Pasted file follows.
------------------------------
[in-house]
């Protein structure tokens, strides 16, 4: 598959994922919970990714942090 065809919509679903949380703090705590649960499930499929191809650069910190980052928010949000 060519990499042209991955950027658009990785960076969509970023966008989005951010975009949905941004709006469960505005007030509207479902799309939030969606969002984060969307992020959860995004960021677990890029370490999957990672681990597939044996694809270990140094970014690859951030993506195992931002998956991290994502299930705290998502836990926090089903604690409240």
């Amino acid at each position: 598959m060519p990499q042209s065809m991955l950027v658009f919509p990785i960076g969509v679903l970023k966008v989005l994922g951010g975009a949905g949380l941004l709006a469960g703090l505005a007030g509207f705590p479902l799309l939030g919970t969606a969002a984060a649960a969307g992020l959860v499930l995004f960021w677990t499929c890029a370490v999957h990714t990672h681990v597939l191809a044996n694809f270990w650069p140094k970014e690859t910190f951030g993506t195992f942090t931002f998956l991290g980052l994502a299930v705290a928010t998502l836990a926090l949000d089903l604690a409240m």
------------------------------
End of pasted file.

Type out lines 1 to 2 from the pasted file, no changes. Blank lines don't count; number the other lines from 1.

[in-house]
């Protein structure tokens, strides 16, 4: 598959994922919970990714942090 065809919509679903949380703090705590649960499930499929191809650069910190980052928010949000 060519990499042209991955950027658009990785960076969509970023966008989005951010975009949905941004709006469960505005007030509207479902799309939030969606969002984060969307992020959860995004960021677990890029370490999957990672681990597939044996694809270990140094970014690859951030993506195992931002998956991290994502299930705290998502836990926090089903604690409240």